GB85883. Bronze dichalkon, BCD Peloponnesos 1102; Nemea 1644 - 1646, BMC Peloponnesus p. 144, 106; SNG Cop 57; HGC 5 697 (S), VF, green patina, rough corrosion, weight 2.990 g, maximum diameter 17.1 mm, die axis 0o, Argos mint, c. 280 - 260 B.C.; obverse head of Hera right, wearing polos inscribed APΓE; reverse Palladion statuette of Athena advancing left, helmeted and draped, shield on raised left arm, hurling javelin with right hand; ex J. Cohen Collection; scarce; $65.00 (€55.25)
 


Pheneos, Arkadia, Peloponnesos, Greece, c. 370 - 340 B.C.

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Traité III 894 says ΣI below and does not describe the AP in the exergue, but the plate appears to match our coin. The other referenced examples have only ΦE above the ram and nothing below on the reverse.

Feneos lies at the foot of Mount Cyllene, the mythical birthplace Hermes. It therefore was an important cult center for Hermes, notably during the annual festival of the Hermaea. Catullus (Poem 68) mentions the seasonal flooding of the plain, drained by an underground channel dug by Hercules during his Twelve Labors. According to Herodotus the river Styx originates near Feneos. In the Aeneid, Evander's fond memories of a visit by Aeneas' father Anchises to Feneos are one factor in his decision to ally his Arcadian colonists to the Trojans.
GB85898. Bronze chalkous, Traité III 894 corr. & pl. CCXXV, 3; cf. BCD Peloponnesos 1603; SNG Cop 272; BMC Peloponnesus p. 193, 7, pl. 36, 5; Weber II 4320, F, rough, weight 2.162 g, maximum diameter 14.0 mm, die axis 0o, Pheneos (Feneos, Greece) mint, c. 370 - 340 B.C.; obverse head of young Hermes right, cloak tied tied around neck and petasos suspended by cord behind; reverse ram standing right, ΦE above, IΣ below ram, AP in exergue; ex Pecunem auction 33 (5 Jul 2015), part of lot 767, ex CNG, ex BCD Collection with his round tag; very rare; $50.00 (€42.50)
 




  



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REFERENCES

Babelon, E. Traité des Monnaies Grecques et Romaines. (Paris, 1901-1932).
Benner, S. Achaian League Coinage of the 3rd Through 1st Centuries B.C.E. CNS 7. (Lancaster, PA, 2008).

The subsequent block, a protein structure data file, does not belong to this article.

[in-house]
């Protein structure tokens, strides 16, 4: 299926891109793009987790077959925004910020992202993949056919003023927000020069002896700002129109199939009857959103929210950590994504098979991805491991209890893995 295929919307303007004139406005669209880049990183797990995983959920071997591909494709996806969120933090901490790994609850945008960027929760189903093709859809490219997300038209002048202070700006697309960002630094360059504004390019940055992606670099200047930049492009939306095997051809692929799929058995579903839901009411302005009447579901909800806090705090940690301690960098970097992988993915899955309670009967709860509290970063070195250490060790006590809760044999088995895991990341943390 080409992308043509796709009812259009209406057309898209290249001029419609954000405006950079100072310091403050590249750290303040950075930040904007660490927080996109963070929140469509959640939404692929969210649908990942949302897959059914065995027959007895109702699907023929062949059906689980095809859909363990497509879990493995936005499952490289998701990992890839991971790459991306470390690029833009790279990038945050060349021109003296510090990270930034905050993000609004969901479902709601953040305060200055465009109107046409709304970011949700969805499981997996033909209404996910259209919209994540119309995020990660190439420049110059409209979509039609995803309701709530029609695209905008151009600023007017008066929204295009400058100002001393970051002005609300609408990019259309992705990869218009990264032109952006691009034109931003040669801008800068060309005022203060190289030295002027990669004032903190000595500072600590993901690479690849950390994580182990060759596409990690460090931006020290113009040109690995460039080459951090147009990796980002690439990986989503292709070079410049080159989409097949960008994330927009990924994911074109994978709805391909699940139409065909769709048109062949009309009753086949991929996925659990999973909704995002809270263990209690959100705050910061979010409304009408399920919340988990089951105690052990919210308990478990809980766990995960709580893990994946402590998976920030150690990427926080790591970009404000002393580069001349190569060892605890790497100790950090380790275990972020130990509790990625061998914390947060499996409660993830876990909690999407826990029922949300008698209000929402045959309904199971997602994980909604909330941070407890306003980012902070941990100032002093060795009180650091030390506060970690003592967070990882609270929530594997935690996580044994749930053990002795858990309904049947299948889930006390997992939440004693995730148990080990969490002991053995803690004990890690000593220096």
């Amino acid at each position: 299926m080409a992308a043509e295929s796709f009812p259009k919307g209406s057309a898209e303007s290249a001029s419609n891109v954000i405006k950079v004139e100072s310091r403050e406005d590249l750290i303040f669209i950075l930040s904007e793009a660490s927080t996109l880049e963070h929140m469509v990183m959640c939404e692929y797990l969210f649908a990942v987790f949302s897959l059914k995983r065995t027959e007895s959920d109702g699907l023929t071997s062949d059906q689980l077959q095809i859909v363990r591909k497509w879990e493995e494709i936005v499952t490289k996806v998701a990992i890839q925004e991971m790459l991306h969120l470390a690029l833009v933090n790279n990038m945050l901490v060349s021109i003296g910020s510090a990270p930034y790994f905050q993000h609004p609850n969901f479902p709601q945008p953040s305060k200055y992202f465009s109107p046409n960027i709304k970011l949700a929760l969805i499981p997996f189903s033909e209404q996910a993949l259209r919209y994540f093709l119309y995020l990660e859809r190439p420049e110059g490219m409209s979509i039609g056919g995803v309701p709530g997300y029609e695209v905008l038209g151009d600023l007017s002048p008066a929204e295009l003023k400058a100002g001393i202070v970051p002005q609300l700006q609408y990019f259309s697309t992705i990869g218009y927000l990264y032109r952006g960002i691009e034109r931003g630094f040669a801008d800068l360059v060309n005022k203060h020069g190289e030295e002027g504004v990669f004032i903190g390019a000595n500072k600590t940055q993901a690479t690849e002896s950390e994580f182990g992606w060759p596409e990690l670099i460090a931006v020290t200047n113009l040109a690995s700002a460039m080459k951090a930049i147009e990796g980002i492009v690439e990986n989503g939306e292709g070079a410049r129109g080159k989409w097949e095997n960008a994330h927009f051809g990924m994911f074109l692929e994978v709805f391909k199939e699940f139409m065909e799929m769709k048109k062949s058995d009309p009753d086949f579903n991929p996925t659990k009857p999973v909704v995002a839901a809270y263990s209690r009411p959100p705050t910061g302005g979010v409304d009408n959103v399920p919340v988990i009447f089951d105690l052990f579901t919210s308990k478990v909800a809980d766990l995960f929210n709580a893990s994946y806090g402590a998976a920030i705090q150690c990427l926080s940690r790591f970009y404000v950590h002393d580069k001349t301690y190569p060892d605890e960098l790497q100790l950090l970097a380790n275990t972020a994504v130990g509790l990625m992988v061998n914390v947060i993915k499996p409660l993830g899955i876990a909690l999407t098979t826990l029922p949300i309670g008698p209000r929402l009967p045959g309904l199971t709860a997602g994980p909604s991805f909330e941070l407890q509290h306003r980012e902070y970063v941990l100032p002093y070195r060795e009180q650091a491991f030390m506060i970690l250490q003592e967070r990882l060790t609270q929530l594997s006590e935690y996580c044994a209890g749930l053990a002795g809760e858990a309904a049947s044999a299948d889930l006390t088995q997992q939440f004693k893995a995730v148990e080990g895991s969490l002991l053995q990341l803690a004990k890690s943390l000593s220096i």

Bloesch, H. Griechische Münzen In Winterthur, Vol. 1: Spain, Gaul, Italy, Sicily, Moesia, Dacia, Sarmatia, Thrace, Macedonia, and Greece. (Winterthur, 1987).
Burnett, A., M. Amandry, et al. Roman Provincial Coinage. (1992 - ).
Calciati, R. Pegasi. (Mortara, 1990).
Clerk, M. Catalogue of the Coins of the Achćan League. (London, 1895).
Dengate, J. "The Triobols of Megalopolis" in American Numismatic Society Museum Notes 13. (1967).
Forrer, L. Descriptive Catalogue of the Collection of Greek Coins formed by Sir Hermann Weber, Vol. II: Macedon, Thrace, Thessaly, North western, central and southern Greece. (London, 1924).
Gardner, P. Catalog of the Greek Coins in the British Museum: Peloponnesus (excluding Corinth). (London, 1887).
Gill, D. "Coinage of Methana" in A Rough and Rocky Place: The Landscape and Settlement History of the Methana Peninsula, Greece. (Liverpool, 1997).
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Grunauer-von Hoerschelmann, S. Die Münzprägung der Lakedaimonier. AMUGS VII. (Berlin, 1978).
Hoover, O. Handbook of Coins of the Peloponnesos, Achaia, Phleiasia, Sikyonia, Elis, Triphylia, Messenia, Lakonia, Argolis, and Arkadia, Sixth to First Centuries BC. HGC 5. (Lancaster, PA, 2011).
Imhoof-Blumer, F. & P. Gardner. Numismatic commentaries on Pausanias. (London, 1887).
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Lindgren, H. Ancient Greek Bronze Coins: European Mints from the Lindgren Collection. (1989).
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Münzen & Medaillen (Deutschland). Sammlung BCD: Akarnanien und Aetolien. Auction 23. (18 Oct 2007, Stuttgart).
Papageorgiadou-Banis, C. The Coinage of Kea. (Athens, 1997).
Schulman, H. The T.O. Mabbott Collection, Part 2: Coins of the Roman World. (New York, 1969).
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Sear, D. Greek Coins and Their Values, Vol. 1, Europe. (London, 1978).
Seltman, C. The temple coins of Olympia. (Cambridge, 1921).
Sylloge Nummorum Graecorum, Denmark, The Royal Collection of Coins and Medals, Danish National Museum, Vol. 3: Greece: Thessaly to Aegean Islands. (West Milford, NJ, 1982).
Sylloge Nummorum Graecorum, Great Britain IV, Fitzwilliam Museum, Leake and General Collections. (London, 1940-1958).
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Williams, R. The Confederate Coinage of the Arcadians in the Fifth Century BC. ANSNNM 155 (1965).

Catalog current as of Wednesday, December 12, 2018.
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Peloponnesos